“The Provision that was held to be unconstitutional was Section 8(4) of the RPA, 1951 which allowed a convicted person to continue if his appeal against the convinction was pending before a higher court. (In Lily Thomas Case vs Union of India, 2013). Under Section 8(3), the disqualification is for six years if the conviction is for a period of more than two years.”
The section states: "a disqualification under either subsection shall not, in the case of a person who on the date of the conviction is a member of Parliament or the Legislature of a State, take effect until three months have elapsed from that date or, if within that period an appeal or application for revision is brought in respect of the conviction or the sentence, until that appeal or application is disposed of by the court. (sic)"
“The act should be amended in a way that the disqualification should not be on the basis of conviction but the framing of charges. This will help instil fear within those in the system and will ensure nobody thinks they are above the law,” he explained.
Going further, The Representation of Peoples Act, 1951, states in Section 8A that a person convicted for two and more years is barred from contesting elections for six years. Since criminal trials take years so the deterrence is lost in the process.
In Section 8A, the Representation of Peoples Act, 1951, speaks of disqualification on ground of corrupt practices. It says:
"Disqualification on ground of corrupt practices — (1) The case of every person found guilty of a corrupt practice by an order under Section 99 shall be submitted, as soon as may be, after such order takes effect, by such authority as the Central Government may specify in this behalf, to the President for determination of the question as to whether such person shall be disqualified and if so, for what period:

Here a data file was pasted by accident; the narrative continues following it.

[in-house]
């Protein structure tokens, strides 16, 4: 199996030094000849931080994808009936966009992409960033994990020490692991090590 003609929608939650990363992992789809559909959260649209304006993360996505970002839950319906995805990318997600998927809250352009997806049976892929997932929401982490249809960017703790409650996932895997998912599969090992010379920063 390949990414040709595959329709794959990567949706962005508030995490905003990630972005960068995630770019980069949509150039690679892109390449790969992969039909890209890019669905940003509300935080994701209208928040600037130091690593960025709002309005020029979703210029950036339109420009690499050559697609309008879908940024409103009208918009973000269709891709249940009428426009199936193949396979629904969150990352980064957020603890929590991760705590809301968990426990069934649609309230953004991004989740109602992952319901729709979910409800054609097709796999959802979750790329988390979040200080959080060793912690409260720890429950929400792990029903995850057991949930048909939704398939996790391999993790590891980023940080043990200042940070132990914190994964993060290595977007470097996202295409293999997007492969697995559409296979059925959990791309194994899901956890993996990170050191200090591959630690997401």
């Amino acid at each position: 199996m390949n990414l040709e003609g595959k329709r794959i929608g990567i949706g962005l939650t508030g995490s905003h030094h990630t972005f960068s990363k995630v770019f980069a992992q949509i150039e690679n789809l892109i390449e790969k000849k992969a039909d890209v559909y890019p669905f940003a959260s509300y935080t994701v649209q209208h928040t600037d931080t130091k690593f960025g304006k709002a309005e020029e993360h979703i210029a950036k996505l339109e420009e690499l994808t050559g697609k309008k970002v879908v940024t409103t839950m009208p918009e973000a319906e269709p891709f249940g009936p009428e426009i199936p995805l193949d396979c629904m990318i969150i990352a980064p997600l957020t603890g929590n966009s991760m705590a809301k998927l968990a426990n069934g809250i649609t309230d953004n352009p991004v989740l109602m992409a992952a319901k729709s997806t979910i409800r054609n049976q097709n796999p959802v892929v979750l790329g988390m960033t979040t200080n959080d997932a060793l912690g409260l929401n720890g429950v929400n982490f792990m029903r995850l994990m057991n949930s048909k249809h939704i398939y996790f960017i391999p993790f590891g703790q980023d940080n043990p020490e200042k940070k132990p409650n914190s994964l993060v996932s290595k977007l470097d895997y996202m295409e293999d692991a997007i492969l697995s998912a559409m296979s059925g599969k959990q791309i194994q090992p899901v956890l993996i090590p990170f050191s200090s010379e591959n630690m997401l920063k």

Provided that the period for which any person may be disqualified under this sub-section shall in no case exceed six years from the date on which the order made in relation to him under section 99 takes effect.
(2) Any person who stands disqualified under section 8A of this Act as it stood immediately before the commencement of the Election Laws (Amendment) Act, 1975 (40 of 1975), may, if the period of such disqualification has not expired, submit a petition to the President for the removal of such disqualification for the unexpired portion of the said period.
(3) Before giving his decision on any question mentioned in sub-section (1) or on any petition submitted under subsection
(2), the President shall obtain the opinion of the Election Commission on such question or petition and shall act according to such opinion."
Aside from safeguarding the bureaucracy and re-emphasising a code of conduct, Mahesh admitted that the steel framework (of the services) is now rusted and that is a cause for concern.
Be it demonetisation, GST or Aadhaar, the success of implementation of any national decision rests on the competence and skills of the bureaucracy. To be able to implement policies, a machinery of human resources empowered by technology and specialised training is required.
“People assume it is easy to become a civil servant but to sustain a machinery that is wedded to social justice, is above prejudices of caste, class, and gender, and reflects good communication skills and above all, is committed to preserving the rule of law, requires timely reform in training and recruitment,” said Mahesh while speaking about the need to increase the focus on specialisation and post-retirement rehabilitation.
Mahesh states that bureaucracy is process-oriented because there is public money involved in the way it carries out its activities. "The bureaucrats are subjected to all kinds of institutional checks by MPs, MLA, the Central Vigilance Commission and through the Right to Information Act. If a senior officer signs on a document under pressure, there can be a CBI inquiry on him or her. One must understand that any decision taken by the civil servant is done so under several institutional checks,” he adds.
Mahesh, however, points out that the Supreme Court and high courts are now functioning as courts of governance. Thus, the need to protect the sovereignty of the institution is quite necessary today.